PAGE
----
4

I have a source of numerical data mostly comprised of sensor readings, physical quantities and flags. Each associated with a datetime.

|  id  |        timetag           |   sensor1   |      sensor2     |  flag1  |  ...  |
--------------------------------------------------------------------------------------
| 943  | 2016-12-08 10:27:00.000  |  1.2323523  |  -23123.5346234  |    0    |  ...  |
| 944  | 2016-12-08 10:27:00.038  |     NULL    |     163.6151345  |    1    |  ...  |
| 945  | 2016-12-08 10:27:02.000  |  1.2477801  |       NULL       |    3    |  ...  |
                                       ...

The data has the following characteristics:

  • There are hundreds of fields, and new unexpected fields may pop up at any time. We need to record those too.
  • For every row, only a small subset (<10%) of the fields are available.
  • Sometimes a field is available but corrupted, i.e. NaN, and we need to record that.
  • Data is written once, updated almost never and read relatively often.
  • We need to do range queries on the data, both on the date and on the actual numbers.
  • We don't want to lose any data.
  • It doesn't need to be a distributed system.

I'm wondering what the best way to store these data would be.

Solution 1: One big table

A single huge table would be a bad idea, because it would be full of NULLS and inconvenient. Moreover, it would be impossible to distinguish between "recorded but NaN" NULLs and "not recorded" NULLs.

Solution 2: 6th normal form

The first solution that comes to mind is to use 6NF, creating one table for each field.

This is clean in theory, but

  1. queries would require many many JOINs at the same time;
  2. new tables would have to be created on the fly when a new field arrives for the first time;
  3. fields that are always paired, like for example longitude and latitude would have to be automatically detected and their tables merged for efficiency;
  4. if at some point one of the columns in a "merged" table (e.g. lon in the lon-lat example above) starts to be obtained independently (without lat), to keep the table in 6NF we would have to detect that and automatically split the table into separate tables.

The above makes for a rather complex solution.

Solution 3: Document database

I've been considering PostgreSQL with JSONB to mimic a document database. This would allow us to only store the data we have in each row, but still have a single table.

However, as detailed in my (unanswered) question on Stack Overflow, JSONB doesn't seem appropriate for the numeric operations we need, like range queries. On the other hand, NoSQL technologies like MongoDB, in which I have no experience, don't guarantee the consistency we are looking for.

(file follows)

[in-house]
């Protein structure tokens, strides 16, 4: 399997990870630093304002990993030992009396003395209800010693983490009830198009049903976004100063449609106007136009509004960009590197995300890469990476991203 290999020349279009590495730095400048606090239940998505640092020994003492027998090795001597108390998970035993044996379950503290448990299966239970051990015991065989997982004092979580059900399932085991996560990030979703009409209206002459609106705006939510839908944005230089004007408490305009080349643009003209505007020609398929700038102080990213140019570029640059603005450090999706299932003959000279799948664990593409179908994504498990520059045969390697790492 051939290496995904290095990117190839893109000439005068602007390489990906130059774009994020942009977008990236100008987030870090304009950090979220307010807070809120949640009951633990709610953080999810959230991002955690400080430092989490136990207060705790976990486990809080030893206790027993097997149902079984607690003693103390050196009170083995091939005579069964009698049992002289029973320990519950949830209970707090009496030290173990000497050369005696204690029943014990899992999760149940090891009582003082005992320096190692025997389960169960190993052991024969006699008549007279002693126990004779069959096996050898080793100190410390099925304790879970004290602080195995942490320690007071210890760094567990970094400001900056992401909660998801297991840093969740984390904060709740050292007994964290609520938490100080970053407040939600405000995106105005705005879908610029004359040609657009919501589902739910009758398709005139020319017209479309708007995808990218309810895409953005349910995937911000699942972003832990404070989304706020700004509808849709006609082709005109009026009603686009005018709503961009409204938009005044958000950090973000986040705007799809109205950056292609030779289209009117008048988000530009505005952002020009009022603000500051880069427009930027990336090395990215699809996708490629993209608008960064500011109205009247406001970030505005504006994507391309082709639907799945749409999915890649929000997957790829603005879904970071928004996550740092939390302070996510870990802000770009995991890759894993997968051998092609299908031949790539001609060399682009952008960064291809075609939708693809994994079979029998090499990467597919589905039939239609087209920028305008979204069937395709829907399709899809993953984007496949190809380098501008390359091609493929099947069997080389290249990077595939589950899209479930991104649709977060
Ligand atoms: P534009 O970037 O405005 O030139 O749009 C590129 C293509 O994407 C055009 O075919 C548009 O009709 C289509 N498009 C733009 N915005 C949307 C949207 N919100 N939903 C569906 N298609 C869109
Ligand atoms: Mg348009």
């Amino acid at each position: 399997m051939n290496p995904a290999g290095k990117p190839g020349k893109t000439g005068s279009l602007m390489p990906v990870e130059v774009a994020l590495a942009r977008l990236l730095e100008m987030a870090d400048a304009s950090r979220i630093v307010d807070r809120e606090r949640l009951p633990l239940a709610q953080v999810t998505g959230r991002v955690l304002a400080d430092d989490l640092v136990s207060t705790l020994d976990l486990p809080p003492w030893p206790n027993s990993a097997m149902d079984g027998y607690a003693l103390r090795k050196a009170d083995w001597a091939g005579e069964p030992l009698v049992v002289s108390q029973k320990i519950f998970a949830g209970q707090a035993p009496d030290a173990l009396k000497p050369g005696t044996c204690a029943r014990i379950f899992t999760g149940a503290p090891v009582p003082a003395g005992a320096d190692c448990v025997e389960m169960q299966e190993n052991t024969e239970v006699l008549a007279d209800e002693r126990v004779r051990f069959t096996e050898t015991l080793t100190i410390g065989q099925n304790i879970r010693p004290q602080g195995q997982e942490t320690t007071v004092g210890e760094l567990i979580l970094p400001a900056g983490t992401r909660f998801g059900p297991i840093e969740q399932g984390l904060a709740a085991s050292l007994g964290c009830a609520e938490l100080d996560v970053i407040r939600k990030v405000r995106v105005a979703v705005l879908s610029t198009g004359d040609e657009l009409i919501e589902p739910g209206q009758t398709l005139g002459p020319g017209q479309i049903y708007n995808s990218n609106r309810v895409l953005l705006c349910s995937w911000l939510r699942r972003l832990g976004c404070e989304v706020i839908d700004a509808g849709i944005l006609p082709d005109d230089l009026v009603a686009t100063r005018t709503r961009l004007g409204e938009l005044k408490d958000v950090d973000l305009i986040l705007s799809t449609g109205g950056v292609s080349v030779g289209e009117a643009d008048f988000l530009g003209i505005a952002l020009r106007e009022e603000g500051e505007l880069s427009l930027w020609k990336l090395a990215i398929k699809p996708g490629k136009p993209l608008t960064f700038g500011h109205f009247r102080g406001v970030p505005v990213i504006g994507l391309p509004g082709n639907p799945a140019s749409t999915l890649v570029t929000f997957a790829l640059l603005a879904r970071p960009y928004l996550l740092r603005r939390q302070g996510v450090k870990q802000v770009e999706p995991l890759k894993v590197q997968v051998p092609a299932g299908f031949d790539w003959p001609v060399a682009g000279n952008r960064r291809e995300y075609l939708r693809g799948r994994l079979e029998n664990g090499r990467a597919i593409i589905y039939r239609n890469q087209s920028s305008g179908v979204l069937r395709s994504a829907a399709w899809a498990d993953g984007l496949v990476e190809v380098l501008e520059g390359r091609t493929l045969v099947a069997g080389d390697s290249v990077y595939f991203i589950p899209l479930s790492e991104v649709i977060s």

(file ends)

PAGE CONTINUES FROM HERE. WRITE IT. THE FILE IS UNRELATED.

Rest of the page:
Question

Of the solutions above, which would you favor? Are there any other options I'm missing?

  • Are the values on each row related to each other in any way (except that they occurred at the same time, and the Latitude/Longitude example)? – mendosi Dec 8 '16 at 4:43
  • Yes, they different simultaneous sensor readings from the same physical system, so they are physically related in more or less indirect ways. Is that what you meant by related? – Marco Giancotti Dec 8 '16 at 7:11
  • 1
    I'm thinking that you could unpivot the data into a small number of tables. This would eliminate the problem of NULL vs 'NaN' – mendosi Dec 8 '16 at 7:17
  • how do you usually query this table? all values between dates? – McNets Dec 8 '16 at 9:24
  • 1
    @MarcoGiancotti you could use a different table for each type, like one table for the sensors reporting temperature. – mendosi Dec 9 '16 at 1:48
3

JSONB might be a good option. If the TYPES of your flags and sensors are always the same (let's say they are all floats and ints), you could also use another strategy:

CREATE TABLE tb
    (id           serial primary key, 
     timetag      timestamp default now(),
     sensor_nr    integer,
     sensor_value float,
     flag_nr      integer,
     flag_value   integer
    ) ;

If you have real values for sensors 2 and 1000, you would then do:

INSERT INTO 
    tb 
    (sensor_nr, sensor_value) 
VALUES 
    (2, 123.456), 
    (1000, 0.123) ;

Or, if there are flags:

INSERT INTO 
    tb 
    (sensor_nr, sensor_value, flag_nr, flag_value)
VALUES
    (1000, 123.456, 1000, 0),
    (2, 234.567, 2, 1) ;

The NaN value would be represented by NULL; and the "no reading" would be represented by just the non-existence of the time/sensor_nr row.

If you need frequent range SELECTs of different types, you would index by timetag; and also by sensor_nr and sensor_value... The insert costs would be relatively high, but the SELECTs could be fast.

If the "new unexpected fields that pop at any type" are of different types (i.e.: you have some co-ordinate pairs (float,float) and not just simple floats) this approach won't be flexible enough. In that occasion, probably JSON(B) and the new indices is probably your best alternative; at the cost of losing (some) type safety.

  • Thank you. @mendosi proposes in his comment something similar to this. He suggests creating one different table for each data type (they're not too many) to avoid having NULLs. I like the idea and will try it out. – Marco Giancotti Dec 9 '16 at 7:53

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